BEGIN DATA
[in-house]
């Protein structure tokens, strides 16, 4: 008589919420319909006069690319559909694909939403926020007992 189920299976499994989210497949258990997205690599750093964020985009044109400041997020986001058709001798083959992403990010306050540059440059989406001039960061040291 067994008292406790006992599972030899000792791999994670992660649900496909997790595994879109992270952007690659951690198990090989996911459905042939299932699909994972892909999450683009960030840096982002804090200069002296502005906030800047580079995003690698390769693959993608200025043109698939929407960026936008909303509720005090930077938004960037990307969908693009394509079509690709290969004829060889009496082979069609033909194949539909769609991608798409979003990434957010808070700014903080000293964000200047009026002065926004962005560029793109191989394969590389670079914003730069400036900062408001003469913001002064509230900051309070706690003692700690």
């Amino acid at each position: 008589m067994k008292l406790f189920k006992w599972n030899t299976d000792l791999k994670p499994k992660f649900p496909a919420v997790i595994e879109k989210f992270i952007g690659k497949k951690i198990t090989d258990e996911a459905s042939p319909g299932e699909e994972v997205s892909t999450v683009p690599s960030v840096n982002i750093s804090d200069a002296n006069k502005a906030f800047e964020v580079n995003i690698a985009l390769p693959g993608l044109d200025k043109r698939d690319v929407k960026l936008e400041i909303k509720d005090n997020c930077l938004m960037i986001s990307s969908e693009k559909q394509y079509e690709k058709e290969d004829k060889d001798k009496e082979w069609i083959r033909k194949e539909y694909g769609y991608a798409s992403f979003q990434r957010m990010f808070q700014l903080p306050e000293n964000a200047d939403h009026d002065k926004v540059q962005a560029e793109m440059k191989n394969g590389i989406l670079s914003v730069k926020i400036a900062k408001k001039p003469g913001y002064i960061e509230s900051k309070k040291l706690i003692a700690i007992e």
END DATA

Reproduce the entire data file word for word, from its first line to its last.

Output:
[in-house]
């Protein structure tokens, strides 16, 4: 008589919420319909006069690319559909694909939403926020007992 189920299976499994989210497949258990997205690599750093964020985009044109400041997020986001058709001798083959992403990010306050540059440059989406001039960061040291 067994008292406790006992599972030899000792791999994670992660649900496909997790595994879109992270952007690659951690198990090989996911459905042939299932699909994972892909999450683009960030840096982002804090200069002296502005906030800047580079995003690698390769693959993608200025043109698939929407960026936008909303509720005090930077938004960037990307969908693009394509079509690709290969004829060889009496082979069609033909194949539909769609991608798409979003990434957010808070700014903080000293964000200047009026002065926004962005560029793109191989394969590389670079914003730069400036900062408001003469913001002064509230900051309070706690003692700690």
């Amino acid at each position: 008589m067994k008292l406790f189920k006992w599972n030899t299976d000792l791999k994670p499994k992660f649900p496909a919420v997790i595994e879109k989210f992270i952007g690659k497949k951690i198990t090989d258990e996911a459905s042939p319909g299932e699909e994972v997205s892909t999450v683009p690599s960030v840096n982002i750093s804090d200069a002296n006069k502005a906030f800047e964020v580079n995003i690698a985009l390769p693959g993608l044109d200025k043109r698939d690319v929407k960026l936008e400041i909303k509720d005090n997020c930077l938004m960037i986001s990307s969908e693009k559909q394509y079509e690709k058709e290969d004829k060889d001798k009496e082979w069609i083959r033909k194949e539909y694909g769609y991608a798409s992403f979003q990434r957010m990010f808070q700014l903080p306050e000293n964000a200047d939403h009026d002065k926004v540059q962005a560029e793109m440059k191989n394969g590389i989406l670079s914003v730069k926020i400036a900062k408001k001039p003469g913001y002064i960061e509230s900051k309070k040291l706690i003692a700690i007992e």